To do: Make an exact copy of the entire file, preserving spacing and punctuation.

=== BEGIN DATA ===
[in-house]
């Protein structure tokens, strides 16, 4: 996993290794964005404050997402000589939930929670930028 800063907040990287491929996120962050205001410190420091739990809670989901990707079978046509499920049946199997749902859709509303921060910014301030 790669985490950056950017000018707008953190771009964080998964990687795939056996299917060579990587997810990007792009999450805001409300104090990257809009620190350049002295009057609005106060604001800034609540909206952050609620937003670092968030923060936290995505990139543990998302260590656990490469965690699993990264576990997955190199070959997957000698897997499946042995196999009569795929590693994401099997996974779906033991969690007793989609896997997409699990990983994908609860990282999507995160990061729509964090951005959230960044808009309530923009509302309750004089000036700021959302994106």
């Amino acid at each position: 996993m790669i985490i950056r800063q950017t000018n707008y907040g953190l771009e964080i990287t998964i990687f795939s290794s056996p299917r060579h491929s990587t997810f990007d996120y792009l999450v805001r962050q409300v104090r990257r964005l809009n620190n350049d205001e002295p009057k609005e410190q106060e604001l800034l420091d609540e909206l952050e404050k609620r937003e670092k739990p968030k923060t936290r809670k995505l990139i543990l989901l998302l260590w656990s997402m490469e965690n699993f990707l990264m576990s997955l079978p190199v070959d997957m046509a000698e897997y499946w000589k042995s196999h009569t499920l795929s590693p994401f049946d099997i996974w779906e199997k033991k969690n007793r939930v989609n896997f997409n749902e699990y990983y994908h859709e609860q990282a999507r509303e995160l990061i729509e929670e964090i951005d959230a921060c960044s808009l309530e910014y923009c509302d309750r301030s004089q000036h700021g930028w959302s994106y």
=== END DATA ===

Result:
[in-house]
């Protein structure tokens, strides 16, 4: 996993290794964005404050997402000589939930929670930028 800063907040990287491929996120962050205001410190420091739990809670989901990707079978046509499920049946199997749902859709509303921060910014301030 790669985490950056950017000018707008953190771009964080998964990687795939056996299917060579990587997810990007792009999450805001409300104090990257809009620190350049002295009057609005106060604001800034609540909206952050609620937003670092968030923060936290995505990139543990998302260590656990490469965690699993990264576990997955190199070959997957000698897997499946042995196999009569795929590693994401099997996974779906033991969690007793989609896997997409699990990983994908609860990282999507995160990061729509964090951005959230960044808009309530923009509302309750004089000036700021959302994106």
């Amino acid at each position: 996993m790669i985490i950056r800063q950017t000018n707008y907040g953190l771009e964080i990287t998964i990687f795939s290794s056996p299917r060579h491929s990587t997810f990007d996120y792009l999450v805001r962050q409300v104090r990257r964005l809009n620190n350049d205001e002295p009057k609005e410190q106060e604001l800034l420091d609540e909206l952050e404050k609620r937003e670092k739990p968030k923060t936290r809670k995505l990139i543990l989901l998302l260590w656990s997402m490469e965690n699993f990707l990264m576990s997955l079978p190199v070959d997957m046509a000698e897997y499946w000589k042995s196999h009569t499920l795929s590693p994401f049946d099997i996974w779906e199997k033991k969690n007793r939930v989609n896997f997409n749902e699990y990983y994908h859709e609860q990282a999507r509303e995160l990061i729509e929670e964090i951005d959230a921060c960044s808009l309530e910014y923009c509302d309750r301030s004089q000036h700021g930028w959302s994106y």